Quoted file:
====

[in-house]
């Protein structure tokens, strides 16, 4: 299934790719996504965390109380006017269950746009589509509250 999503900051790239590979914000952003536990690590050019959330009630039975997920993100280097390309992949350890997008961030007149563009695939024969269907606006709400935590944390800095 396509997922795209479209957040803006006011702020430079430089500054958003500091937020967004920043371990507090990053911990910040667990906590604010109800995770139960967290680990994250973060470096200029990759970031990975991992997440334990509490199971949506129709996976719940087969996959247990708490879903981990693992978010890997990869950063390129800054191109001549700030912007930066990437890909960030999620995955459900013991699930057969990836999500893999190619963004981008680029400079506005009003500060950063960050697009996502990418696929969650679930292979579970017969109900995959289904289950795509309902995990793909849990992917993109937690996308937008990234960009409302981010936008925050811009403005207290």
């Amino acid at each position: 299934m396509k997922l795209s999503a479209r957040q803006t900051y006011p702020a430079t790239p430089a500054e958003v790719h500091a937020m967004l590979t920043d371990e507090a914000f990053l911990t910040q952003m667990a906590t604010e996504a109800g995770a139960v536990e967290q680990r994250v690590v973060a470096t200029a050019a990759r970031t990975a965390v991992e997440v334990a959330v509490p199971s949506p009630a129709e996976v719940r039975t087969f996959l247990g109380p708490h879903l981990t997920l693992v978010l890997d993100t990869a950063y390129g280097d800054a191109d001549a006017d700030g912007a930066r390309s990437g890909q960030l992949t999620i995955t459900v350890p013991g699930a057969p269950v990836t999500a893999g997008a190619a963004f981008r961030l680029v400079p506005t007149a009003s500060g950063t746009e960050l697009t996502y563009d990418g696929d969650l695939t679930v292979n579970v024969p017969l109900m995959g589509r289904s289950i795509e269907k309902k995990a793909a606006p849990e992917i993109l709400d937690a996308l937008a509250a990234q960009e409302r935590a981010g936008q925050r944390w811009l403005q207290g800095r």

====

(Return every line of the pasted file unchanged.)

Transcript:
[in-house]
């Protein structure tokens, strides 16, 4: 299934790719996504965390109380006017269950746009589509509250 999503900051790239590979914000952003536990690590050019959330009630039975997920993100280097390309992949350890997008961030007149563009695939024969269907606006709400935590944390800095 396509997922795209479209957040803006006011702020430079430089500054958003500091937020967004920043371990507090990053911990910040667990906590604010109800995770139960967290680990994250973060470096200029990759970031990975991992997440334990509490199971949506129709996976719940087969996959247990708490879903981990693992978010890997990869950063390129800054191109001549700030912007930066990437890909960030999620995955459900013991699930057969990836999500893999190619963004981008680029400079506005009003500060950063960050697009996502990418696929969650679930292979579970017969109900995959289904289950795509309902995990793909849990992917993109937690996308937008990234960009409302981010936008925050811009403005207290």
């Amino acid at each position: 299934m396509k997922l795209s999503a479209r957040q803006t900051y006011p702020a430079t790239p430089a500054e958003v790719h500091a937020m967004l590979t920043d371990e507090a914000f990053l911990t910040q952003m667990a906590t604010e996504a109800g995770a139960v536990e967290q680990r994250v690590v973060a470096t200029a050019a990759r970031t990975a965390v991992e997440v334990a959330v509490p199971s949506p009630a129709e996976v719940r039975t087969f996959l247990g109380p708490h879903l981990t997920l693992v978010l890997d993100t990869a950063y390129g280097d800054a191109d001549a006017d700030g912007a930066r390309s990437g890909q960030l992949t999620i995955t459900v350890p013991g699930a057969p269950v990836t999500a893999g997008a190619a963004f981008r961030l680029v400079p506005t007149a009003s500060g950063t746009e960050l697009t996502y563009d990418g696929d969650l695939t679930v292979n579970v024969p017969l109900m995959g589509r289904s289950i795509e269907k309902k995990a793909a606006p849990e992917i993109l709400d937690a996308l937008a509250a990234q960009e409302r935590a981010g936008q925050r944390w811009l403005q207290g800095r």